At the start of last year things were very tough for me.
My start-up business was two months into a capital raise and, to be frank, it wasn’t going so great. In business, and in life, we’re meant to have a plan, a direction. They say if we work hard, make sacrifices, and visualize where we want to be, everything will work out.
Except it doesn’t. Things weren’t panning out as neatly as I’d imagined they would. Not even close. The stress I felt was palpable.
I was making the sacrifices – I’d sold my car the previous year to save money – and I was working my arse off, but I no longer felt in control. The nature of building a start-up meant that I was mostly just ‘doing’ and, to be honest, I needed to spend more time thinking.
Ditching the wheels turned out to be a blessing in disguise. Now that I was on foot, my daily commute – a 30 minute walk each way to the office – became my thinking time. I began searching out podcasts that I thought would help validate the founder journey I was on.
Like anyone who has ever ventured into the start-up world or, indeed, anyone who has taken a risk, pushed themselves or tested their limits, I felt like I was in the fight of my life. And there was no way I was going to fail. But the usual self-affirming ‘you-can-do-it’ podcasts weren’t giving me what I needed.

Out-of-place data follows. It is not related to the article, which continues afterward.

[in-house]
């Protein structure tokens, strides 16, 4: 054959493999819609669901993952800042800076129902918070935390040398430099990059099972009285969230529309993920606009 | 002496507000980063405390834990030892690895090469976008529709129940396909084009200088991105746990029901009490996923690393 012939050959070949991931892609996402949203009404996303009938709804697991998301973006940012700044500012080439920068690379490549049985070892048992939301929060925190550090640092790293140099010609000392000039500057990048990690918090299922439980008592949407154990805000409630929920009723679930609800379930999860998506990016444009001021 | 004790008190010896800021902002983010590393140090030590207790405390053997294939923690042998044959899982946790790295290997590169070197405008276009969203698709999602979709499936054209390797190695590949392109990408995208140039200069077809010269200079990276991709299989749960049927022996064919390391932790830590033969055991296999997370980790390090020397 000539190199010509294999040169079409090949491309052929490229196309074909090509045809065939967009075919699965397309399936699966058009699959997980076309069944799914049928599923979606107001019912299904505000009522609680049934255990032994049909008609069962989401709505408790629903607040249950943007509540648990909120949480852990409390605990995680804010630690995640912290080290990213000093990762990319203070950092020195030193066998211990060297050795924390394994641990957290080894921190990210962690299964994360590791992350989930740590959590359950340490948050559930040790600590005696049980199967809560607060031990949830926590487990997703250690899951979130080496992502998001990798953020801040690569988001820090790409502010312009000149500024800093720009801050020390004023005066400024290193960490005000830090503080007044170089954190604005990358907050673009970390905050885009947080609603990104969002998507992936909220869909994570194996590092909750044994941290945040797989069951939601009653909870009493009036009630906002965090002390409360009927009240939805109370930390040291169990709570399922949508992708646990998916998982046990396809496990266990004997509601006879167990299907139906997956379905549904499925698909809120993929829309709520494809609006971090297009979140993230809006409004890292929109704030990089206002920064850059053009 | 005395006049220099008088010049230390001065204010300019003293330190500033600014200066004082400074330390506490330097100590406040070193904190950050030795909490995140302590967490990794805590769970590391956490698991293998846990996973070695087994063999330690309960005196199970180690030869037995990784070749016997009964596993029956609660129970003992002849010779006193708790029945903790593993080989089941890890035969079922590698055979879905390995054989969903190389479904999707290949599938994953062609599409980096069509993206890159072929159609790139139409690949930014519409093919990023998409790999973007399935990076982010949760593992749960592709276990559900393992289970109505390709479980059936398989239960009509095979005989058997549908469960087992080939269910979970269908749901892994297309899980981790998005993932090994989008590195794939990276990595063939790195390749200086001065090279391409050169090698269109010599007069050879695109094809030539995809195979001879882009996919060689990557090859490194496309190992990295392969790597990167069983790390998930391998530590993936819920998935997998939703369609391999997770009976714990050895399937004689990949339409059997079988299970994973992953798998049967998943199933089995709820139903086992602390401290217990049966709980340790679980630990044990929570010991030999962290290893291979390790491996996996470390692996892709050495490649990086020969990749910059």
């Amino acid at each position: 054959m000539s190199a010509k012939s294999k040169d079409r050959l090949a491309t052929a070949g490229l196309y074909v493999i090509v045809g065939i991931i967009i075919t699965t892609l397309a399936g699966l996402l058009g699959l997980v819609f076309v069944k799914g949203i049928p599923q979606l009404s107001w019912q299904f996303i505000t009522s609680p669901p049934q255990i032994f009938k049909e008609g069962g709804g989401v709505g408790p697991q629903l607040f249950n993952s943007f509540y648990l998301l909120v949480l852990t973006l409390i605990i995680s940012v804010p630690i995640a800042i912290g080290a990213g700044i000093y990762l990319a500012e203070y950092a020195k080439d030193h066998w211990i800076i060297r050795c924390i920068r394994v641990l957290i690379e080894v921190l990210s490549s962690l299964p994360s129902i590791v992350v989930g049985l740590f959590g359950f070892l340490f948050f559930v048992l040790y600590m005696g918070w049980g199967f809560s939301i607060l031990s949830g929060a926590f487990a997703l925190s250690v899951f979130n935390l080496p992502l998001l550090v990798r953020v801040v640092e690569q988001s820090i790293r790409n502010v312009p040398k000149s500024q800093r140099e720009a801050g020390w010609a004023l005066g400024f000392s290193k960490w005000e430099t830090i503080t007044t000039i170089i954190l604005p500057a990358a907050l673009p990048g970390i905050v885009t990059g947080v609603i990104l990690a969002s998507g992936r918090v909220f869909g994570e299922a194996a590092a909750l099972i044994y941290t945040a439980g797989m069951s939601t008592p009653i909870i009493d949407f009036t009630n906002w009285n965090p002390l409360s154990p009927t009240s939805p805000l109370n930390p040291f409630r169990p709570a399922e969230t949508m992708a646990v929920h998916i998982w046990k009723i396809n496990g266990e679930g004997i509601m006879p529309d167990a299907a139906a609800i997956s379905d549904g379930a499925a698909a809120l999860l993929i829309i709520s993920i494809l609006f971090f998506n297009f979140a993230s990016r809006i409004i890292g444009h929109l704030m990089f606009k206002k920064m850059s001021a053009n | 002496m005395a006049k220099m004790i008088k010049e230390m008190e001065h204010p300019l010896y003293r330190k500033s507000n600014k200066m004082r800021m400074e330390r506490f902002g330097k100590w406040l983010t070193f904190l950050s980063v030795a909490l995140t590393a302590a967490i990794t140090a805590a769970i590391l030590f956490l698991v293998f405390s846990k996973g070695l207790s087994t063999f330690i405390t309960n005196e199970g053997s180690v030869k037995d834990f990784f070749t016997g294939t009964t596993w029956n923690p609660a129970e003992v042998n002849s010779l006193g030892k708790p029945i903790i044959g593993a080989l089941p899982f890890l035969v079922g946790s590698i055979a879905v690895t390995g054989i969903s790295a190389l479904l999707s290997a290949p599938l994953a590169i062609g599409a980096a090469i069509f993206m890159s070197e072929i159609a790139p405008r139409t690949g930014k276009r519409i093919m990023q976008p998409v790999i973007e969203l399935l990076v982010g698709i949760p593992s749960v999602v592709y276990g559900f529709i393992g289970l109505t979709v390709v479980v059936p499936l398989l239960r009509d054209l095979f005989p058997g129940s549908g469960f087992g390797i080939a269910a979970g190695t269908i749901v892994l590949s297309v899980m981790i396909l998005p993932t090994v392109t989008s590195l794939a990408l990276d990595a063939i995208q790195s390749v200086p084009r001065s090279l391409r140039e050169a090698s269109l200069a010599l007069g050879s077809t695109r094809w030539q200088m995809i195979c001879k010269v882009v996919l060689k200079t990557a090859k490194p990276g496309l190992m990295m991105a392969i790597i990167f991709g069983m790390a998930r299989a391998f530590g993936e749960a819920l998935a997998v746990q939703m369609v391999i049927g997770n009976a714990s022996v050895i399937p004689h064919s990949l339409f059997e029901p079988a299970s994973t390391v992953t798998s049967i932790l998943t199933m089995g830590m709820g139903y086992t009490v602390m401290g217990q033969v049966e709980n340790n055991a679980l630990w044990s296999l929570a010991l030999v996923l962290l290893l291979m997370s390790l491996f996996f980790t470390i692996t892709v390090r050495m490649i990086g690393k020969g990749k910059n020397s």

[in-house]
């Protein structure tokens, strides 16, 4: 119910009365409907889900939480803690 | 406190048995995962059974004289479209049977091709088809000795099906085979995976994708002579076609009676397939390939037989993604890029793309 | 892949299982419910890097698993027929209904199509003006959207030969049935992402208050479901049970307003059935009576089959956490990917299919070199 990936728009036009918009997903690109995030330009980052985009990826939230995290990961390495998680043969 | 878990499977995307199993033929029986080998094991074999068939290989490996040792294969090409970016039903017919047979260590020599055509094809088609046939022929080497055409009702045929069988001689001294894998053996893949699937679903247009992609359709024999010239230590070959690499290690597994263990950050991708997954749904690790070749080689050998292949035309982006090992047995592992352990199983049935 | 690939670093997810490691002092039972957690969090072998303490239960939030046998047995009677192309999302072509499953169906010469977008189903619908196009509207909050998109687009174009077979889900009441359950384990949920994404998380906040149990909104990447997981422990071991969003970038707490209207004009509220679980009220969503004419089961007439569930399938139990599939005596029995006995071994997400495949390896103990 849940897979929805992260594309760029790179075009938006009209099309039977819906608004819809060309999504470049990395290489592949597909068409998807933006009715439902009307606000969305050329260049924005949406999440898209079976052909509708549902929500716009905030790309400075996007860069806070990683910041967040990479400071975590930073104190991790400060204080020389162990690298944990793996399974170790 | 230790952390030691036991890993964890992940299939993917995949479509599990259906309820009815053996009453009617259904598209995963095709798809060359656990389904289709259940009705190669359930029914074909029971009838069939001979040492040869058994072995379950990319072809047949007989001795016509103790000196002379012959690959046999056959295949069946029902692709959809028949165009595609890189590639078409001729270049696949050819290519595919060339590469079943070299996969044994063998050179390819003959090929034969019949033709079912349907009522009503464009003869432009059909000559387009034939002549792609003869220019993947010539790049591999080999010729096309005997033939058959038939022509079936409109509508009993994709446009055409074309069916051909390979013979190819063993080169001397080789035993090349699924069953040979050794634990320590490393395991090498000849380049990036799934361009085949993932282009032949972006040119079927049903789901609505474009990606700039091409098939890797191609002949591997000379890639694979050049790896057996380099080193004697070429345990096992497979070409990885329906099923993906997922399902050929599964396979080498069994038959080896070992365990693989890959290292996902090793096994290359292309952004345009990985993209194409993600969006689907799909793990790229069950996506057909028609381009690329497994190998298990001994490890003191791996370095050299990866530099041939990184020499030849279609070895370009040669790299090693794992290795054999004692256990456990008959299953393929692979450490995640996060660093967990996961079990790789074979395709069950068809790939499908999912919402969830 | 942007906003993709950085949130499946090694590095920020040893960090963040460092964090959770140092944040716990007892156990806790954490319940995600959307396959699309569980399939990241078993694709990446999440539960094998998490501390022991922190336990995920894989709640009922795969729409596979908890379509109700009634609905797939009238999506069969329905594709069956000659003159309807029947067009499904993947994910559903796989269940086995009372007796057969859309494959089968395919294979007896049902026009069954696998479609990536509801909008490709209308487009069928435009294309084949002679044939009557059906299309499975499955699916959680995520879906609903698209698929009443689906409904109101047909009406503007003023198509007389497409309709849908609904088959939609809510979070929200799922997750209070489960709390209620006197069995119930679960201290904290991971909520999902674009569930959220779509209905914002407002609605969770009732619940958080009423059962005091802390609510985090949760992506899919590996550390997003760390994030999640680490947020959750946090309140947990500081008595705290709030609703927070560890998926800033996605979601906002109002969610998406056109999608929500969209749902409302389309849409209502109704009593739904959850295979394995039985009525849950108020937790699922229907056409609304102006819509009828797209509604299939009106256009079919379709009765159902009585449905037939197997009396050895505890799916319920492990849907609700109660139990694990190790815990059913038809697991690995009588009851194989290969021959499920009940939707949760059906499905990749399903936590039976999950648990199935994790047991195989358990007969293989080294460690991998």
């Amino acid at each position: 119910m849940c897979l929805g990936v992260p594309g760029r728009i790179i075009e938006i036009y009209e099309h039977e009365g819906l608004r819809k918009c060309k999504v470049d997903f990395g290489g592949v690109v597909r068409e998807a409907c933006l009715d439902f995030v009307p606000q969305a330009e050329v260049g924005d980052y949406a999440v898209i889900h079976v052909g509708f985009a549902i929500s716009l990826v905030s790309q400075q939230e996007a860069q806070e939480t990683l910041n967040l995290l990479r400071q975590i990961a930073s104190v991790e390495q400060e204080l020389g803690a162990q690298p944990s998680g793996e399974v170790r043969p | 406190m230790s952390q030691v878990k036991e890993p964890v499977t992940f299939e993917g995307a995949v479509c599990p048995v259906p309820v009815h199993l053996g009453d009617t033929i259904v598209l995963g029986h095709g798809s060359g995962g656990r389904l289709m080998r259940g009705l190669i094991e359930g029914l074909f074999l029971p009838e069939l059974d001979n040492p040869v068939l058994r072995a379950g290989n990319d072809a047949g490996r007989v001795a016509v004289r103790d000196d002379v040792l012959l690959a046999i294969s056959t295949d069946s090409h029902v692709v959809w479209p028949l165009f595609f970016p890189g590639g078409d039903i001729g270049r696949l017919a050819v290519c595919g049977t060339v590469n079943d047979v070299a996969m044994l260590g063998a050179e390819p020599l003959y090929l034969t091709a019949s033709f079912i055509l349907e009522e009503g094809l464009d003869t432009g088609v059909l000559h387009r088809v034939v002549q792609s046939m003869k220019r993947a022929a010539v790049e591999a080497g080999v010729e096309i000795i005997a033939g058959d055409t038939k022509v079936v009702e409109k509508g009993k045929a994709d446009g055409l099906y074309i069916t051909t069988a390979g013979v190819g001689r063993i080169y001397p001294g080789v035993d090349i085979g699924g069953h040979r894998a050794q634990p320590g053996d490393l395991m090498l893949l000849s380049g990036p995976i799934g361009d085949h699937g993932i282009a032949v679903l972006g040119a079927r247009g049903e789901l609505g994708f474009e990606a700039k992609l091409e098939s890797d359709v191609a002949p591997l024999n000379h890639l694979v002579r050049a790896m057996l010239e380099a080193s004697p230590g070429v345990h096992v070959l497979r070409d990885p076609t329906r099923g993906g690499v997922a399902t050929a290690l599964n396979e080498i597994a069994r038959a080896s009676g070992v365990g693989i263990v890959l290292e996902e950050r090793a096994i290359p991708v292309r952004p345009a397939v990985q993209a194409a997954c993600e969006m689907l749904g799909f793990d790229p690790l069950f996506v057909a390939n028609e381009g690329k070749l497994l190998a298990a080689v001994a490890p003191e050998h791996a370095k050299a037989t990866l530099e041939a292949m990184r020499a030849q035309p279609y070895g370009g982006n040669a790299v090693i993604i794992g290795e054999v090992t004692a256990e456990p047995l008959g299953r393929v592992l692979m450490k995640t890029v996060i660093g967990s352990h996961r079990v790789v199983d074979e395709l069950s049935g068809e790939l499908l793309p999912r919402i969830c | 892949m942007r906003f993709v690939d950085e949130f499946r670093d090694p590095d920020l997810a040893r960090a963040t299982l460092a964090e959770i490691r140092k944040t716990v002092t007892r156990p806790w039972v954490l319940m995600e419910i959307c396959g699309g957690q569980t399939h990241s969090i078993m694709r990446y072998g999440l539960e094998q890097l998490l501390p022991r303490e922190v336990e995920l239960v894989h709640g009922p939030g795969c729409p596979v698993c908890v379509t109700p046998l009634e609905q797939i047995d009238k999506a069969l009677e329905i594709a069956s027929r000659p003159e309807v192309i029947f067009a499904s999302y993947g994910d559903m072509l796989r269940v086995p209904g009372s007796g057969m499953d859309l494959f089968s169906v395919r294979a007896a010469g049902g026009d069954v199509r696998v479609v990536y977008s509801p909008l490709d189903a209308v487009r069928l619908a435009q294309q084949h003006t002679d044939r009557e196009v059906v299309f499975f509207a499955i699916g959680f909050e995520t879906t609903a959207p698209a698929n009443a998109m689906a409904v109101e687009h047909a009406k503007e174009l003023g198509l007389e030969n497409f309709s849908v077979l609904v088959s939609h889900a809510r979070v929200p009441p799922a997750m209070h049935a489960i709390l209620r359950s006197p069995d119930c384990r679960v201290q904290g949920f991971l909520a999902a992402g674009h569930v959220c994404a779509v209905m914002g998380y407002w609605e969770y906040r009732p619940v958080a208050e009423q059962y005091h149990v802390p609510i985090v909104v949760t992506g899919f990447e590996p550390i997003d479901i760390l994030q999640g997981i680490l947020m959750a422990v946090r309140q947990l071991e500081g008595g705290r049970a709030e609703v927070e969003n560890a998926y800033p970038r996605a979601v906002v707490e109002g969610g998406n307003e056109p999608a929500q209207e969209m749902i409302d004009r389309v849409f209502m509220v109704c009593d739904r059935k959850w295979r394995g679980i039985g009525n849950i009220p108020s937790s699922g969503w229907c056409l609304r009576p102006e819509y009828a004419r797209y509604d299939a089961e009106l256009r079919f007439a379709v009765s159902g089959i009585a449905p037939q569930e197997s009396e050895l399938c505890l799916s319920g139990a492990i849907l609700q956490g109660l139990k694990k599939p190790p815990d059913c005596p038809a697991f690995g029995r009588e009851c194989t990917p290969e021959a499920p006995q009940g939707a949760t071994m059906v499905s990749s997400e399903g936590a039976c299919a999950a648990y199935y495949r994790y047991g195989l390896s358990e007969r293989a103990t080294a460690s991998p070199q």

I was after more depth, more grit. I needed wisdom. I needed courage. I needed inspiration. And then I came upon a historical figure who I knew little about, but who had what I was seeking: Winston Leonard Spencer-Churchill.
For the next six months I immersed in the life of the British wartime PM, listening to six biographies, each dissecting his legacy from varying angles and different political persuasions. A much loved and equally maligned individual, I learned enough to fill a tanker full of Pol Roger. I waxed lyrical about the man to anyone who would listen.
The truth is, he steadied me. He steeled my resolve and prepared me to take on whatever I needed to face. And what I needed to face was the mundane daily grind that would, incrementally, get me where I needed to be.
Fast forward fourteen months and, like you, I find myself back in the heart of battle once again. This time, however, a small part of me feels better prepared. If there’s one thing, I can share from my brief dance with Churchill that may provide some solace during these grave times, it’s the following:
“Success is not final; failure is not fatal. It is the courage to continue that counts.”
Trust me, he’s right. Everything is temporary. All we can do is keep moving forward.